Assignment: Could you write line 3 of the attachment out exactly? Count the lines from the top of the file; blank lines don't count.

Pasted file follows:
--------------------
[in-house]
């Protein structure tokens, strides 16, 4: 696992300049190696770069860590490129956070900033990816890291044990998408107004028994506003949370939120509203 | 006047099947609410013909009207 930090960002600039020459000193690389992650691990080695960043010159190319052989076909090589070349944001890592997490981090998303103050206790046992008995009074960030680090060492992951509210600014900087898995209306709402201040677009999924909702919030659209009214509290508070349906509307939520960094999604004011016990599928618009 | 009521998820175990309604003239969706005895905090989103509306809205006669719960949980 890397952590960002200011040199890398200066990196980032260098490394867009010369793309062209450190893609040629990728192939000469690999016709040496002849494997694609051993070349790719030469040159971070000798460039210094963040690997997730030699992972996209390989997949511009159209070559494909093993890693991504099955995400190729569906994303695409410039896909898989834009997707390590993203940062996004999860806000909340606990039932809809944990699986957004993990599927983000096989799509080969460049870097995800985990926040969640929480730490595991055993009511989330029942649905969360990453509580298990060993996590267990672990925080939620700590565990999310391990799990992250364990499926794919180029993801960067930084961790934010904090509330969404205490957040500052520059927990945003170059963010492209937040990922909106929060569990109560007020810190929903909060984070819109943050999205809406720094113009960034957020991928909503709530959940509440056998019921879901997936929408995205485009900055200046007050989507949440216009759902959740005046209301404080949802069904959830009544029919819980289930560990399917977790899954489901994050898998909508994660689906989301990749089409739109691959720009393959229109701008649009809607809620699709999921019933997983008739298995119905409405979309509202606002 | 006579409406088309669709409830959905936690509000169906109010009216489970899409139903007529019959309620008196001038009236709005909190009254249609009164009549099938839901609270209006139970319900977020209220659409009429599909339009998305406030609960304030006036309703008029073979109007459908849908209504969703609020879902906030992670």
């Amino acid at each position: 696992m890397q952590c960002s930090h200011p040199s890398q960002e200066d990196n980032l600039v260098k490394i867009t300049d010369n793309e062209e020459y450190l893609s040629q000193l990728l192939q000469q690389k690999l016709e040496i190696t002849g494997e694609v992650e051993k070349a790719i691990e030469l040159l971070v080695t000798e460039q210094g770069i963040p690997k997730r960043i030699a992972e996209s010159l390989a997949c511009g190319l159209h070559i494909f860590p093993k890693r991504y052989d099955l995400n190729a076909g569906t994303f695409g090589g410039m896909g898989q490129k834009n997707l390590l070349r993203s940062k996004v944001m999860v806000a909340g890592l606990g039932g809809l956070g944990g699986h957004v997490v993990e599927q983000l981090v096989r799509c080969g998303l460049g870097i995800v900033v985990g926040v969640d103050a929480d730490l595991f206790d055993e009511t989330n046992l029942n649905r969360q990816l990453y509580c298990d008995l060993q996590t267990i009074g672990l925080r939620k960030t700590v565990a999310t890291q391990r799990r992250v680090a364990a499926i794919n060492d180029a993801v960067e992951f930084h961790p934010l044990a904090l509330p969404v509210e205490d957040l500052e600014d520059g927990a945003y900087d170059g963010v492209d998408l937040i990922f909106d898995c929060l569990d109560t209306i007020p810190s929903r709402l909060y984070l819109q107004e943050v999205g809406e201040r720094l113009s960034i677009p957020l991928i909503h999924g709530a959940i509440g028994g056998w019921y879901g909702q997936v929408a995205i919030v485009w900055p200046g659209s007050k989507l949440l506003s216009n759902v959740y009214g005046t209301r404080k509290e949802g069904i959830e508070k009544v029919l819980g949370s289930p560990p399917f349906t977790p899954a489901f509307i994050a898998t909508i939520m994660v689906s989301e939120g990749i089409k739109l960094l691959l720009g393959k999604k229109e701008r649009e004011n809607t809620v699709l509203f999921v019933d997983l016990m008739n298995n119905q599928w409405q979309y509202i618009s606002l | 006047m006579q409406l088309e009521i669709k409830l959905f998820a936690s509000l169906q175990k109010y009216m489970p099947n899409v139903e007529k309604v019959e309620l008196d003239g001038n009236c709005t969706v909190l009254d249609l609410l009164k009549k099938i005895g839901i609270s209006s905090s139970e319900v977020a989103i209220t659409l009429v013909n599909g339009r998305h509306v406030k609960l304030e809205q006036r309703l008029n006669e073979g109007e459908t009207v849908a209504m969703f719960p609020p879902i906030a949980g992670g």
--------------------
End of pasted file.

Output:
């Amino acid at each position: 696992m890397q952590c960002s930090h200011p040199s890398q960002e200066d990196n980032l600039v260098k490394i867009t300049d010369n793309e062209e020459y450190l893609s040629q000193l990728l192939q000469q690389k690999l016709e040496i190696t002849g494997e694609v992650e051993k070349a790719i691990e030469l040159l971070v080695t000798e460039q210094g770069i963040p690997k997730r960043i030699a992972e996209s010159l390989a997949c511009g190319l159209h070559i494909f860590p093993k890693r991504y052989d099955l995400n190729a076909g569906t994303f695409g090589g410039m896909g898989q490129k834009n997707l390590l070349r993203s940062k996004v944001m999860v806000a909340g890592l606990g039932g809809l956070g944990g699986h957004v997490v993990e599927q983000l981090v096989r799509c080969g998303l460049g870097i995800v900033v985990g926040v969640d103050a929480d730490l595991f206790d055993e009511t989330n046992l029942n649905r969360q990816l990453y509580c298990d008995l060993q996590t267990i009074g672990l925080r939620k960030t700590v565990a999310t890291q391990r799990r992250v680090a364990a499926i794919n060492d180029a993801v960067e992951f930084h961790p934010l044990a904090l509330p969404v509210e205490d957040l500052e600014d520059g927990a945003y900087d170059g963010v492209d998408l937040i990922f909106d898995c929060l569990d109560t209306i007020p810190s929903r709402l909060y984070l819109q107004e943050v999205g809406e201040r720094l113009s960034i677009p957020l991928i909503h999924g709530a959940i509440g028994g056998w019921y879901g909702q997936v929408a995205i919030v485009w900055p200046g659209s007050k989507l949440l506003s216009n759902v959740y009214g005046t209301r404080k509290e949802g069904i959830e508070k009544v029919l819980g949370s289930p560990p399917f349906t977790p899954a489901f509307i994050a898998t909508i939520m994660v689906s989301e939120g990749i089409k739109l960094l691959l720009g393959k999604k229109e701008r649009e004011n809607t809620v699709l509203f999921v019933d997983l016990m008739n298995n119905q599928w409405q979309y509202i618009s606002l | 006047m006579q409406l088309e009521i669709k409830l959905f998820a936690s509000l169906q175990k109010y009216m489970p099947n899409v139903e007529k309604v019959e309620l008196d003239g001038n009236c709005t969706v909190l009254d249609l609410l009164k009549k099938i005895g839901i609270s209006s905090s139970e319900v977020a989103i209220t659409l009429v013909n599909g339009r998305h509306v406030k609960l304030e809205q006036r309703l008029n006669e073979g109007e459908t009207v849908a209504m969703f719960p609020p879902i906030a949980g992670g």